Note: We apologise for any errors or inaccuracies. Please let us know so that we can correct them. You may be interested to know that publishing the personal data of living family members on the internet is exempt from the provisions of the 1998 Data Protection Act, section 36, 'domestic purposes' exemption. However, we realise that some people may prefer some or full anonymity. We have therefore included only limited information on living people (birth and marriage dates and places, and spouse's names), and included more information only if we have permission. If we have inadvertently included something you would prefer excluded, please tell us at once so that we can put matters right.
Visitors returning to the website might notice that the design of the header and the footer of the pages has been updated. One benefit is that if any of the pages are printed, they will be printer-friendly versions with the text printed in black instead of the dark blue used on the screen, and without the paraphernalia of the header and the footer. If you want to have a look at this without using up paper and ink, you can select 'Print Preview' on your Internet browser.
If any of the pages appear in the original design, you should be able to see the updated design by clicking the 'Refresh' button on your Internet browser (usually marked with one or two curved arrows), or by pressing the F5 key on your keyboard.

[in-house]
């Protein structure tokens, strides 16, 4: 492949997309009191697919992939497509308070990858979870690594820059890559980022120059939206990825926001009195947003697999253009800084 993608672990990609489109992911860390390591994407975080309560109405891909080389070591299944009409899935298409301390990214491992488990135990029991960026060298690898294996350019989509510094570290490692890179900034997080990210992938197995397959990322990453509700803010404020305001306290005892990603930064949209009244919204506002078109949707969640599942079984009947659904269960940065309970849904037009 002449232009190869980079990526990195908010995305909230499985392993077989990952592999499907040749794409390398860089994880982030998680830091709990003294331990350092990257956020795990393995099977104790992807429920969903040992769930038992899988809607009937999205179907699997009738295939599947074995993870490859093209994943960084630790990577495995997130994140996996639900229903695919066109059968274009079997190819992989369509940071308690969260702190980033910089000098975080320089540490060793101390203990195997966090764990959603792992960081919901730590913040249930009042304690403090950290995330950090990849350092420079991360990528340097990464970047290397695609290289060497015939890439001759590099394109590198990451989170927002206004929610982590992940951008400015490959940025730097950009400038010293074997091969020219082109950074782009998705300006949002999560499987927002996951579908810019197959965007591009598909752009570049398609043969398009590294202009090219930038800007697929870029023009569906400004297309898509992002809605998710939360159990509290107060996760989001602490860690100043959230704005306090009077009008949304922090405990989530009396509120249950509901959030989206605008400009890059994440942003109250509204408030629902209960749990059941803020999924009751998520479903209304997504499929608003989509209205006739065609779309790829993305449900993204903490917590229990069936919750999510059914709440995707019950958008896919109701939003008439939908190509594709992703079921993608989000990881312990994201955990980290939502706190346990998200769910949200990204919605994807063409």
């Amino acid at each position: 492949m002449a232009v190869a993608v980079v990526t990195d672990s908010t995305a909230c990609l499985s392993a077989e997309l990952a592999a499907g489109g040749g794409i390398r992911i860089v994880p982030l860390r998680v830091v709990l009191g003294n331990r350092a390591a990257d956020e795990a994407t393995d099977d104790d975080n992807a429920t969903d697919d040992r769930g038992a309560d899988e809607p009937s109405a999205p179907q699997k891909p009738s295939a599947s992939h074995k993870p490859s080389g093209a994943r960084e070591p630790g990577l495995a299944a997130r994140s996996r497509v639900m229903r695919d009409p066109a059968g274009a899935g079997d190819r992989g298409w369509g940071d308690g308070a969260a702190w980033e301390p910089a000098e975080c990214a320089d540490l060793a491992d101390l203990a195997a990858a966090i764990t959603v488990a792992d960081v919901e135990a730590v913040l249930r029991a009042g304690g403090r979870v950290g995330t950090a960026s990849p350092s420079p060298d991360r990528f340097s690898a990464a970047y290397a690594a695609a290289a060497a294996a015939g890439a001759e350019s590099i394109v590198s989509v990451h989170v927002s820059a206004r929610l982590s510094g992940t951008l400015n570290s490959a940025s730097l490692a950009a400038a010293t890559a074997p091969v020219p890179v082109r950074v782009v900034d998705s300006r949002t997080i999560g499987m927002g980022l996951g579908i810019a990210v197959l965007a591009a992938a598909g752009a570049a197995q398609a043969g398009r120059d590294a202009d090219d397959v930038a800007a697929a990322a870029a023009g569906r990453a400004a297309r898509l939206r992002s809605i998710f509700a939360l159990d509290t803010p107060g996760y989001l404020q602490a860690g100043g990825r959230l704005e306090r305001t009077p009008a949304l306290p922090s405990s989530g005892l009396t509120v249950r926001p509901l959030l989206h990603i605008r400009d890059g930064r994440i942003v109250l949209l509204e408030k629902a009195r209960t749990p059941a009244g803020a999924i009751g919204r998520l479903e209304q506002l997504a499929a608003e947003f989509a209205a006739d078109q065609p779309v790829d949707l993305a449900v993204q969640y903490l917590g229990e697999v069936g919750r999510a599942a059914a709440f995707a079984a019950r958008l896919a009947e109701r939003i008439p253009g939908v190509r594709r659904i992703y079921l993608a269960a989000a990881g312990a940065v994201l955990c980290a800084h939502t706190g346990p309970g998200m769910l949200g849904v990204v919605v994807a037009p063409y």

Please let us know if any of the pages remain in the original design after you have tried to refresh them, if any of the navigation buttons or links do not work properly, or if there are any other problems with the website.
Can you solve the puzzle? Is Robert Dumville (c1767-1857) related to John Dumell (c1696-1790)? The pages are normally reached by clicking 'The People', 'Generation 23' and 'The People', 'Generation 21'.
We respect your right to privacy.
Visitors to the website are not asked to register or log in, and they are not asked for any personal details such as their name and e-mail address, unless they wish to contact us by e-mail or submit a message for the Guest Book.
House names, house or flat numbers, street names and e-mail addresses of correspondents will not be published on the website. Each Guest Book message may display the name of the correspondent and his or her city, town or village, county, state or province, and country, if this information has been supplied by the correspondent.
E-mail addresses and any other contact information will not be disclosed to any third party, other than another website correspondent who has requested this information, and only if permission has been received from the other party, or if it is considered that the request is genuine and would probably be acceptable to the other party.
The advertisements on this website use a cookie to store anonymous information about the visitor's browsing activity. We do not have access to this information, but it is used to display advertisements based on the visitor's previous visits to this and other websites. Visitors can control the use of this cookie by visiting Google's Policy and Principles for Advertising at http://www.google.com/policies/technologies/ads/. Cookies can also be controlled in the visitor's web browser.